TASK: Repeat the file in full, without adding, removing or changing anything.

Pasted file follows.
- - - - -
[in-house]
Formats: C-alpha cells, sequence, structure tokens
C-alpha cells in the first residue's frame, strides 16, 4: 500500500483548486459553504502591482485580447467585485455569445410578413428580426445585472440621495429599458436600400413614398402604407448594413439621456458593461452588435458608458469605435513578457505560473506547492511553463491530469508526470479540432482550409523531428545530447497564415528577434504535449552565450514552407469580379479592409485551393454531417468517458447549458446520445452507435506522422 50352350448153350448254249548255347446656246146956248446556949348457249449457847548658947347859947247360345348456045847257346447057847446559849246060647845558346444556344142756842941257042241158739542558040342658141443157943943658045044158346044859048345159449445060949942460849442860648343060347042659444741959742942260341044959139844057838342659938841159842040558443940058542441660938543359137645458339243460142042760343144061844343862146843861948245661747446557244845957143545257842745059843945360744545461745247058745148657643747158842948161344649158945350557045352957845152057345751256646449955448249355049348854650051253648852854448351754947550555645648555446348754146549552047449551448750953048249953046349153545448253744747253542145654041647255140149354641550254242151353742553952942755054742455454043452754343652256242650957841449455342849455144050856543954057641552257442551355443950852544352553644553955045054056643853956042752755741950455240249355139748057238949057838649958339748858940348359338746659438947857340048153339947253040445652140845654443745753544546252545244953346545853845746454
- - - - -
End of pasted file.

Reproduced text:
[in-house]
Formats: C-alpha cells, sequence, structure tokens
C-alpha cells in the first residue's frame, strides 16, 4: 500500500483548486459553504502591482485580447467585485455569445410578413428580426445585472440621495429599458436600400413614398402604407448594413439621456458593461452588435458608458469605435513578457505560473506547492511553463491530469508526470479540432482550409523531428545530447497564415528577434504535449552565450514552407469580379479592409485551393454531417468517458447549458446520445452507435506522422 50352350448153350448254249548255347446656246146956248446556949348457249449457847548658947347859947247360345348456045847257346447057847446559849246060647845558346444556344142756842941257042241158739542558040342658141443157943943658045044158346044859048345159449445060949942460849442860648343060347042659444741959742942260341044959139844057838342659938841159842040558443940058542441660938543359137645458339243460142042760343144061844343862146843861948245661747446557244845957143545257842745059843945360744545461745247058745148657643747158842948161344649158945350557045352957845152057345751256646449955448249355049348854650051253648852854448351754947550555645648555446348754146549552047449551448750953048249953046349153545448253744747253542145654041647255140149354641550254242151353742553952942755054742455454043452754343652256242650957841449455342849455144050856543954057641552257442551355443950852544352553644553955045054056643853956042752755741950455240249355139748057238949057838649958339748858940348359338746659438947857340048153339947253040445652140845654443745753544546252545244953346545853845746454